In Direct Marketing, is Ignorance Bliss?

May 5th, 2008 by Bob Bly

In today’s issue of BtoB (5/5/08, p. 24), American Business Media — an association for business publishers — ran a full-page ad with this headline:

“In the Harsh Conditions of the Business World, the Neophyte Quickly Learns There is No Camouflage for Lack of Knowledge.”

I wish it were true, but it seems to me that in direct marketing, lack of knowledge is not much of an impediment for aspiring executives today.

Every day, I hear from neophyte direct marketers who, it is revealed within the first 2 minutes of our phone conversation, are totally lacking in any knowledge of direct marketing fundamentals.

For example, one B2B marcom manager I talked to didn’t know what a list broker is or what I meant by a list “select.” Another had never heard of RFM (recency, frequency, monetary).

Yet they have managed to rise to relatively high levels, which means either that the BOSS doen’t care that the employee is ignorant of DM fundamentals — or (shudder) that the boss doesn’t know them, either.

Even worse: many of these relative DM neophytes express little curiosity about or interest in learning the rules of direct marketing — even those that are actively using it.

They often hint to me that the Internet has changed all the rules (David Meerman Scott has written a book to that effect, “The New Rules of Marketing and PR”) — and therefore things like statistical test validity, A/B splits, response rates, sales leads, and copywriting no longer matter or apply.

Are they right? Wrong? Or does the answer lie somewhere in the middle?

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7 responses about “In Direct Marketing, is Ignorance Bliss?”

  1. Ted Grigg said:

    This lack of professionalism permeates large businesses in the US today. Not just the direct marketing field.

    I fear that the turmoil of frequent layoffs and frenzied merger activity prompting layoffs have finally come to roast.

    What’s left are the bureaucratic types without imagination or a fever for learning. Businesses attract these types like flies.

    So the left over managers in some companies propagate themselves with people they think preserve the status quo and don’t make waves.

    This is great for peace, but does little to build businesses. The bold and fearless seem to last less than a year in today’s large business environments.

    Today, “Go West Young Man” now means “Go Into Business For Yourself.” And that is happening by the thousands. I think small businesses offer real hope for the future of both direct marketing and the business environment in general.

  2. Craig Hysell said:

    I’m a neophyte copywriter (3 years in) and I find it hard to convince the small businesses I work for to keep track of response rates, use splits or even pay for copy.

    Response rates, sales leads and good, EFFECTIVE copy are more important than ever in the online world. What are there now, 126M websites competing for people’s attention?

    AND since I had a long day and the subject has me a bit fired up I’ll throw this quote in from the April 21st edition of FORBES:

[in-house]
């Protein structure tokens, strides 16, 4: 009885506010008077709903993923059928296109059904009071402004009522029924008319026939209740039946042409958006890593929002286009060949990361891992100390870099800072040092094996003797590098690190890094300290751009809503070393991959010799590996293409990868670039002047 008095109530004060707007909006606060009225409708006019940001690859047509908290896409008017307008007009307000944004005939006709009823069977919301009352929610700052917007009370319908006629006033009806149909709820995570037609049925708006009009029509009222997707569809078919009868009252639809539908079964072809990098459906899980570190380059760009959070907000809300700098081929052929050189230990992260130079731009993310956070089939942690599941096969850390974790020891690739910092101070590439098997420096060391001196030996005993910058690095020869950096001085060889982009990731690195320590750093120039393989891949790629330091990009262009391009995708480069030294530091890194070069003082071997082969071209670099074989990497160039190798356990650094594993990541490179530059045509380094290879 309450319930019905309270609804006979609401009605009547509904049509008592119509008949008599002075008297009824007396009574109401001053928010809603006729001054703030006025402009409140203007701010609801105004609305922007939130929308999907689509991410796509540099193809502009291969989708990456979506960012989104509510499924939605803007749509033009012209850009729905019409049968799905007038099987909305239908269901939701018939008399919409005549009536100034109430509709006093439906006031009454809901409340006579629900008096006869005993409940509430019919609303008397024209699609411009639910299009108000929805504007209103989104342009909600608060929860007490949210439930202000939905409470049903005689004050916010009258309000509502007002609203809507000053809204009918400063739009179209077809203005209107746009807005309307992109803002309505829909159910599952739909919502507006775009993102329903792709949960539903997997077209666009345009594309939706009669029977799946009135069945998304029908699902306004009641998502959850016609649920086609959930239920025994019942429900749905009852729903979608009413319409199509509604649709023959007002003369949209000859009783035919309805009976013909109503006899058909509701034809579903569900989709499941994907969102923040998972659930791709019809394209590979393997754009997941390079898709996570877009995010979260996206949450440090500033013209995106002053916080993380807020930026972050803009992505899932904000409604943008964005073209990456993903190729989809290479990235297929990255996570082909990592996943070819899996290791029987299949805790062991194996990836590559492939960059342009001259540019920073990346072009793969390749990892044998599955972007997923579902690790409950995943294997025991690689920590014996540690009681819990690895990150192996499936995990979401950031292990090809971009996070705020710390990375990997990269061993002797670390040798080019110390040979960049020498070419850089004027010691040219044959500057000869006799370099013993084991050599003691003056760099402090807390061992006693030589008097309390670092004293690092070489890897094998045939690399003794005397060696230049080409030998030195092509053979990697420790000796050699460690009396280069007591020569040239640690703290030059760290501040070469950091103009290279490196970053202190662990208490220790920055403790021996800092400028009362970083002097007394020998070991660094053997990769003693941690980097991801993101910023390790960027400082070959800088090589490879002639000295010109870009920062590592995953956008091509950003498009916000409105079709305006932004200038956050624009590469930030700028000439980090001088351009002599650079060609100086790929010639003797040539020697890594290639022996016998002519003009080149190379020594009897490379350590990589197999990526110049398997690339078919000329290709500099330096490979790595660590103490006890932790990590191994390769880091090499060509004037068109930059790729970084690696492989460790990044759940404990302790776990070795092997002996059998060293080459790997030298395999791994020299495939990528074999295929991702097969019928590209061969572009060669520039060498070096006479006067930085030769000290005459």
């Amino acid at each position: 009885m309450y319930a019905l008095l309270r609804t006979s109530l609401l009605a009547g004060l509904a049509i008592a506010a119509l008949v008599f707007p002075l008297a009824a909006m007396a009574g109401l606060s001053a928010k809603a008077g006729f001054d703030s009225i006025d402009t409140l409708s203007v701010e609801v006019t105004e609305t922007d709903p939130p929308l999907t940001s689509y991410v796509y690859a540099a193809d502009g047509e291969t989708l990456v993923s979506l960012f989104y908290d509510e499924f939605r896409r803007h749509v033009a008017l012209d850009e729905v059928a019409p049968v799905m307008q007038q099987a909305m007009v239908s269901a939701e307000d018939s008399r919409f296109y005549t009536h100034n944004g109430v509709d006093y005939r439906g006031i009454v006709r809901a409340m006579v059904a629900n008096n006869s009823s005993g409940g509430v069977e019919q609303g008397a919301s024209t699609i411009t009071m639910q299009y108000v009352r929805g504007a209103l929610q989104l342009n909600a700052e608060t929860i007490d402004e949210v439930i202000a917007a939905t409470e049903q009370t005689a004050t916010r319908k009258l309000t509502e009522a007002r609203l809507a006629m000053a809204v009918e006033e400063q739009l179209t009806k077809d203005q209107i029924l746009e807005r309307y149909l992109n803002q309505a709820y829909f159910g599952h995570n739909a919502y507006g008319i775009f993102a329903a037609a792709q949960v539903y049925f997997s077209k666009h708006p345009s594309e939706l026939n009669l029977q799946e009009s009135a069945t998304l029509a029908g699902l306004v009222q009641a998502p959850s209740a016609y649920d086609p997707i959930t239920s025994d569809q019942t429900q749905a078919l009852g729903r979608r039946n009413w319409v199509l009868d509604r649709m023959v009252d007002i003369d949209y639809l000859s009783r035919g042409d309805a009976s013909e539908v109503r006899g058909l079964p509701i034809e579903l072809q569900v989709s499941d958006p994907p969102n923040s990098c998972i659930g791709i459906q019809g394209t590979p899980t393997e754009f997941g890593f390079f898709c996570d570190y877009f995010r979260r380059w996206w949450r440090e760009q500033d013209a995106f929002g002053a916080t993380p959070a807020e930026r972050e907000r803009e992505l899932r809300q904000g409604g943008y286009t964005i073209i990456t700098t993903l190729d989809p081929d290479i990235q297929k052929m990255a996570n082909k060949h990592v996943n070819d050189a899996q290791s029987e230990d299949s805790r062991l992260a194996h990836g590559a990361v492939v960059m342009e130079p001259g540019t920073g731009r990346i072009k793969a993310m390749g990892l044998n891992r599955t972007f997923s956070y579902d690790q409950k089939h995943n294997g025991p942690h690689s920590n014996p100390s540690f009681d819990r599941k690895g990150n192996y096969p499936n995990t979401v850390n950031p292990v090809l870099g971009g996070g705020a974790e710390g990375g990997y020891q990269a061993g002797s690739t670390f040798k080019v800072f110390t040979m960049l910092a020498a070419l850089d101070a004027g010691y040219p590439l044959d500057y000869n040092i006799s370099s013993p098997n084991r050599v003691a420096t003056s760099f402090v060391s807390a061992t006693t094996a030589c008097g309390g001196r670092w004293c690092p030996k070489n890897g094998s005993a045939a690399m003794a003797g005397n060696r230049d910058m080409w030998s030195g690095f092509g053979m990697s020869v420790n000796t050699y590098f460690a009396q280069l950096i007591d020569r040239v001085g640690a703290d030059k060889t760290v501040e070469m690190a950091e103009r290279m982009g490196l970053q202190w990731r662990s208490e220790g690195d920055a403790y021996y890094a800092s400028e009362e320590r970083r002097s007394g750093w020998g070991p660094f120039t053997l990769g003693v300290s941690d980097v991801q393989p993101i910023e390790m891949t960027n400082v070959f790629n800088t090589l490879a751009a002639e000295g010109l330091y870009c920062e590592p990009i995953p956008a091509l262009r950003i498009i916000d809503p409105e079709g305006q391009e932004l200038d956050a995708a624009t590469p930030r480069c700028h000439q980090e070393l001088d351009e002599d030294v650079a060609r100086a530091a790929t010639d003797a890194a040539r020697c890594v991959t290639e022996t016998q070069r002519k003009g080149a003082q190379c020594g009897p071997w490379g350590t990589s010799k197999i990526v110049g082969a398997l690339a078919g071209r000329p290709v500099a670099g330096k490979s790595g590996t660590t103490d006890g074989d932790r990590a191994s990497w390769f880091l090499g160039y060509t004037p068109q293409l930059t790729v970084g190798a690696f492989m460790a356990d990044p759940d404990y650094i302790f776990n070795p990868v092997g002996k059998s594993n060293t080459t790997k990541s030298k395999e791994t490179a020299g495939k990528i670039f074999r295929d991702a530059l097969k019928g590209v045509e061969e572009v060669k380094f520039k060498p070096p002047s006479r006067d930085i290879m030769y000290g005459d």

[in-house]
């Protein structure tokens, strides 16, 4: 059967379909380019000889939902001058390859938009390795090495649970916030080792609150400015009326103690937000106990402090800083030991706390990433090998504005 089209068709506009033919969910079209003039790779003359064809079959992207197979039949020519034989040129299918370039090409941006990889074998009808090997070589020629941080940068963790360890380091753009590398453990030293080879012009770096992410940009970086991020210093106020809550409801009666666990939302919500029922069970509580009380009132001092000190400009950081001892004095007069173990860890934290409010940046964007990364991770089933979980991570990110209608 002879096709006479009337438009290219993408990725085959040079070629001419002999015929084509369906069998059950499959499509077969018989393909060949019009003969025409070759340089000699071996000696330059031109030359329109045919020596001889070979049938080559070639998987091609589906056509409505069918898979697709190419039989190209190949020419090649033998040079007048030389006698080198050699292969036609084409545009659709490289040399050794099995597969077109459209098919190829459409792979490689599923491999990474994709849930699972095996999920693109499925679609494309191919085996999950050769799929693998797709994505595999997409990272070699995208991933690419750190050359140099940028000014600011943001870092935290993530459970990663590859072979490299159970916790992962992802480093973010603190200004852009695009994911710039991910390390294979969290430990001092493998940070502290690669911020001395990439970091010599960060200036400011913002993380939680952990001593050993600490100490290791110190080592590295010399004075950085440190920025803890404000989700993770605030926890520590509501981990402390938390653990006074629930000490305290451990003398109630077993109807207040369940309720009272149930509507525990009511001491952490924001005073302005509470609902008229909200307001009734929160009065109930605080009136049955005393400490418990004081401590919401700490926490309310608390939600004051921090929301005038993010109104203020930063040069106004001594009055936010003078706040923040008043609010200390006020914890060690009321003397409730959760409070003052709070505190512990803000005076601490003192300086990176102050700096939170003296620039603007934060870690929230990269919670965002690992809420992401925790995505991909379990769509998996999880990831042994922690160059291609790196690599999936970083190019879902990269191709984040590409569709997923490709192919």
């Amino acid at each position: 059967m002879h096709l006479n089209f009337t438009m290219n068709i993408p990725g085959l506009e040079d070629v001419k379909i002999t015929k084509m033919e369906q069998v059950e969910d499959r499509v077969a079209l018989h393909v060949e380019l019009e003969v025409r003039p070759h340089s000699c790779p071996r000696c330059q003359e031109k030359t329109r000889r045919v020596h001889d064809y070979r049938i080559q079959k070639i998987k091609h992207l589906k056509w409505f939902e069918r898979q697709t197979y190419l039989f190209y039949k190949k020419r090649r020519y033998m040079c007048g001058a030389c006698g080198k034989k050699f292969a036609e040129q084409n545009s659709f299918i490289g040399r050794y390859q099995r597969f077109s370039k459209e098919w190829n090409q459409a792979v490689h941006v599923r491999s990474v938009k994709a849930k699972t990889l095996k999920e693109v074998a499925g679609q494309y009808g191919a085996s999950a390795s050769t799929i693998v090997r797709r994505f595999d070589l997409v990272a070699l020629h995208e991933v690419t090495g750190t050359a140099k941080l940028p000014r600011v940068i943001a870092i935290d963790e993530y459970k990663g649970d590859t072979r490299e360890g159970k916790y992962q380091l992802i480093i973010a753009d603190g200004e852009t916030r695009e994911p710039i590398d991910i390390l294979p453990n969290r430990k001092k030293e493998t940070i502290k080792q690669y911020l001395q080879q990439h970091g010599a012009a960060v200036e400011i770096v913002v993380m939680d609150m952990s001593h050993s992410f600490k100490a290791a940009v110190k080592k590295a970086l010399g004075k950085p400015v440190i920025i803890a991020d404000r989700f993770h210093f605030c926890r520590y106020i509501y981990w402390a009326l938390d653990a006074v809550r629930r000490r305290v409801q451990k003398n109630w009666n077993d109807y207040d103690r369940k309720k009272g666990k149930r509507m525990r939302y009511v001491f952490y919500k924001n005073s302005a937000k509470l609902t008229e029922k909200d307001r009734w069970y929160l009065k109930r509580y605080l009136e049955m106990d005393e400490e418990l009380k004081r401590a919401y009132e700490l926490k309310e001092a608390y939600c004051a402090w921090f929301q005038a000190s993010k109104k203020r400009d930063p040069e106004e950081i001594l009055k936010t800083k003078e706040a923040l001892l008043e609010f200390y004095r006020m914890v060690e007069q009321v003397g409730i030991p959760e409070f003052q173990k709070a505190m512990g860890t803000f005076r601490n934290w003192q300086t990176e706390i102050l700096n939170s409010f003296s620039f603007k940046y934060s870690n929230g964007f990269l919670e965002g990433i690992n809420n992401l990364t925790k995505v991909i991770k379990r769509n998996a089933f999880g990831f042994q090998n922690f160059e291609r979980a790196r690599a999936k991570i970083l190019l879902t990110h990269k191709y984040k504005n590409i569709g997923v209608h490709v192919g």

“Brian Featherstonhaugh, chief executive of OgilvyOne Worldwide,… believes the ‘storytellers’ are about to find themselves in a Golden Age. ‘Distribution is highly fragmented with this huge proliferation of new channels and media we’ve seen. WE’RE WAKING UP TO THE FACT THAT WE NEED TO SEND SOMETHING INTERESTING DOWN ALL THESE PIPES.’”

    I am an information fiend for two reasons: 1. I want to give my client the best product I can. 2. Ignorance deters greater success.

    Thanks for bearing with me. Cheers. :)

  3. David Meerman Scott said:

    Hey Bob,

    To be successful with any offline marketing effort, you need to understand the skills required to pull it off. DM has skills as does creating TV commercials.

    My ideas on “the new rules” are not suggesting that “the web changes everything”. Great DM is still great DM for all the reasons that you are so skilled at.

    However to be successful on the web, you need new thinking. The web is not about buying lists. Instead it is about publishing great content (blogs, video, facebook, and so on).

  4. Troy Bingham said:

    I find that it is typically a top down impediment. It is not taught in a class room and most managers don’t know it. So, people often find themselves in the right place in the right time and get promoted without knowing the basics to perform in the same roll in another company

  5. Suzanne Obermire said:

    I like to put a slightly different spin on this topic–the web may have changed marketing in a big way, but this only means that online marketers need to understand direct marketing basics to really be effective. I absolutely believe that when direct marketers in all channels have a backbone of knowledge, they’ll see better results. We’re seeing online marketers get into segmentation, scoring, sophisticated testing, etc. etc–all things that your traditional direct marketer is an expert in.

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